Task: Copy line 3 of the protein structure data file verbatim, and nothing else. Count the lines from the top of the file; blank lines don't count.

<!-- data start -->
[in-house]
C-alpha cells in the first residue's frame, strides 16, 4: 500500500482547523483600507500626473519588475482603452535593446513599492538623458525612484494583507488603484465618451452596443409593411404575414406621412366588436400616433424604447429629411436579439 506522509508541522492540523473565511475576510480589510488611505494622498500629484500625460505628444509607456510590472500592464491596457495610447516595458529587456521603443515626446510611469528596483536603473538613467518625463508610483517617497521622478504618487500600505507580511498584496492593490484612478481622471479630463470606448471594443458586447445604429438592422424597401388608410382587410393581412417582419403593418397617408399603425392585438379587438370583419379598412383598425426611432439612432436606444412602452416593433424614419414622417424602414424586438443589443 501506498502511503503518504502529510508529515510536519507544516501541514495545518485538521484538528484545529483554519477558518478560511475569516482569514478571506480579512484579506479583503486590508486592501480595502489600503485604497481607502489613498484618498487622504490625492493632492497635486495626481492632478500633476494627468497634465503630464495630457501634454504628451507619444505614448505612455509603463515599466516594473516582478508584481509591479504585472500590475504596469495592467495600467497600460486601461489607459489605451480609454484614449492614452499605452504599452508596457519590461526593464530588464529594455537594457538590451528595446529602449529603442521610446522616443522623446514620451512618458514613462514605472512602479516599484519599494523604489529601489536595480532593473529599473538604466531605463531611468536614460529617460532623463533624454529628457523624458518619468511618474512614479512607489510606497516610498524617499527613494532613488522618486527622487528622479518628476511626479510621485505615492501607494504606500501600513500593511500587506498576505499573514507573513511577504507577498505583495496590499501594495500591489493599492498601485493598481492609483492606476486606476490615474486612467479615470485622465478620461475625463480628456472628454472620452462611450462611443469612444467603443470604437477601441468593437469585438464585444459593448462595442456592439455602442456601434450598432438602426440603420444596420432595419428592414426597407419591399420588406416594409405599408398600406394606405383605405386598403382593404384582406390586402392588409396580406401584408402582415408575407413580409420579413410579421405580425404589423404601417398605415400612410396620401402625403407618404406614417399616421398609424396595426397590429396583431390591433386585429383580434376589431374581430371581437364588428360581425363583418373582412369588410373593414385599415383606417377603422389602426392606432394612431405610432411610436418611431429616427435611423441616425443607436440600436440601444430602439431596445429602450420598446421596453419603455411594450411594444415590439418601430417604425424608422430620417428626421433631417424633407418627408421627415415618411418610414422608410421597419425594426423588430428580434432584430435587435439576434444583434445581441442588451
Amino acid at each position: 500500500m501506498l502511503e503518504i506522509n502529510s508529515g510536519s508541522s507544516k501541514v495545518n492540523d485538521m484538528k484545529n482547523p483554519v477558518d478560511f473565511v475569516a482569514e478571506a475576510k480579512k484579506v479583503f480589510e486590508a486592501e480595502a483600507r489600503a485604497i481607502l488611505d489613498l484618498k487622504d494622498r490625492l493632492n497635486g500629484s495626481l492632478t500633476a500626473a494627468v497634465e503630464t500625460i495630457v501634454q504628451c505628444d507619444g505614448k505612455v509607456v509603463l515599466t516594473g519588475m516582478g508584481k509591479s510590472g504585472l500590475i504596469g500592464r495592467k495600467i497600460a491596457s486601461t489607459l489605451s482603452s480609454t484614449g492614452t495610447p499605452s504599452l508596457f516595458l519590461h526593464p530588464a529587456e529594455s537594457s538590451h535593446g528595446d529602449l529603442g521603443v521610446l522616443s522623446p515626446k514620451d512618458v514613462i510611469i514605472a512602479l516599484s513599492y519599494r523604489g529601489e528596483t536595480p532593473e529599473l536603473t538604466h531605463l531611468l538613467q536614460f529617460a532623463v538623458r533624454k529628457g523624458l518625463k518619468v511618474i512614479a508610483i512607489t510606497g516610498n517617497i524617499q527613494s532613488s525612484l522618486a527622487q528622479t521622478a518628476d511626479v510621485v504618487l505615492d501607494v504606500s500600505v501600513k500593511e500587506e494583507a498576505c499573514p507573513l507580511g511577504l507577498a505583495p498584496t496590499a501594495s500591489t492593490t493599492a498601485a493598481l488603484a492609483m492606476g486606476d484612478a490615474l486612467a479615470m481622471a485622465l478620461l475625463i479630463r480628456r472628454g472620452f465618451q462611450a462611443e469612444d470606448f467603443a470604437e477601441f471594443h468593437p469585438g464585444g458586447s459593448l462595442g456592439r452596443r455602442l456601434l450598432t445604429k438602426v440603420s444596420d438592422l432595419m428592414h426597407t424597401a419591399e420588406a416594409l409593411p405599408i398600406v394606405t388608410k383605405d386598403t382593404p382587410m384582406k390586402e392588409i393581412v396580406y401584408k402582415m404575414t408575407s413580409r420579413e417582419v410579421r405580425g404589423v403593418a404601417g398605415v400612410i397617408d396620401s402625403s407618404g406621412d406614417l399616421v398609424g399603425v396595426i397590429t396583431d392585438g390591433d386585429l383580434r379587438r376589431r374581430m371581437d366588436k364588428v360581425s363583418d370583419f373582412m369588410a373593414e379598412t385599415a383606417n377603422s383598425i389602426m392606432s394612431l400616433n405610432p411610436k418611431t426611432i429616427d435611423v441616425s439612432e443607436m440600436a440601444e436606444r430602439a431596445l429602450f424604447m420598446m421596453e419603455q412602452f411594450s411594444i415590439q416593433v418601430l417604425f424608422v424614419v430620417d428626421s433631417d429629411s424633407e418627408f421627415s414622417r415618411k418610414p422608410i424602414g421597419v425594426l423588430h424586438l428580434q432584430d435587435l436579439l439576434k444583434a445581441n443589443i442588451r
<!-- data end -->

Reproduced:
Amino acid at each position: 500500500m501506498l502511503e503518504i506522509n502529510s508529515g510536519s508541522s507544516k501541514v495545518n492540523d485538521m484538528k484545529n482547523p483554519v477558518d478560511f473565511v475569516a482569514e478571506a475576510k480579512k484579506v479583503f480589510e486590508a486592501e480595502a483600507r489600503a485604497i481607502l488611505d489613498l484618498k487622504d494622498r490625492l493632492n497635486g500629484s495626481l492632478t500633476a500626473a494627468v497634465e503630464t500625460i495630457v501634454q504628451c505628444d507619444g505614448k505612455v509607456v509603463l515599466t516594473g519588475m516582478g508584481k509591479s510590472g504585472l500590475i504596469g500592464r495592467k495600467i497600460a491596457s486601461t489607459l489605451s482603452s480609454t484614449g492614452t495610447p499605452s504599452l508596457f516595458l519590461h526593464p530588464a529587456e529594455s537594457s538590451h535593446g528595446d529602449l529603442g521603443v521610446l522616443s522623446p515626446k514620451d512618458v514613462i510611469i514605472a512602479l516599484s513599492y519599494r523604489g529601489e528596483t536595480p532593473e529599473l536603473t538604466h531605463l531611468l538613467q536614460f529617460a532623463v538623458r533624454k529628457g523624458l518625463k518619468v511618474i512614479a508610483i512607489t510606497g516610498n517617497i524617499q527613494s532613488s525612484l522618486a527622487q528622479t521622478a518628476d511626479v510621485v504618487l505615492d501607494v504606500s500600505v501600513k500593511e500587506e494583507a498576505c499573514p507573513l507580511g511577504l507577498a505583495p498584496t496590499a501594495s500591489t492593490t493599492a498601485a493598481l488603484a492609483m492606476g486606476d484612478a490615474l486612467a479615470m481622471a485622465l478620461l475625463i479630463r480628456r472628454g472620452f465618451q462611450a462611443e469612444d470606448f467603443a470604437e477601441f471594443h468593437p469585438g464585444g458586447s459593448l462595442g456592439r452596443r455602442l456601434l450598432t445604429k438602426v440603420s444596420d438592422l432595419m428592414h426597407t424597401a419591399e420588406a416594409l409593411p405599408i398600406v394606405t388608410k383605405d386598403t382593404p382587410m384582406k390586402e392588409i393581412v396580406y401584408k402582415m404575414t408575407s413580409r420579413e417582419v410579421r405580425g404589423v403593418a404601417g398605415v400612410i397617408d396620401s402625403s407618404g406621412d406614417l399616421v398609424g399603425v396595426i397590429t396583431d392585438g390591433d386585429l383580434r379587438r376589431r374581430m371581437d366588436k364588428v360581425s363583418d370583419f373582412m369588410a373593414e379598412t385599415a383606417n377603422s383598425i389602426m392606432s394612431l400616433n405610432p411610436k418611431t426611432i429616427d435611423v441616425s439612432e443607436m440600436a440601444e436606444r430602439a431596445l429602450f424604447m420598446m421596453e419603455q412602452f411594450s411594444i415590439q416593433v418601430l417604425f424608422v424614419v430620417d428626421s433631417d429629411s424633407e418627408f421627415s414622417r415618411k418610414p422608410i424602414g421597419v425594426l423588430h424586438l428580434q432584430d435587435l436579439l439576434k444583434a445581441n443589443i442588451r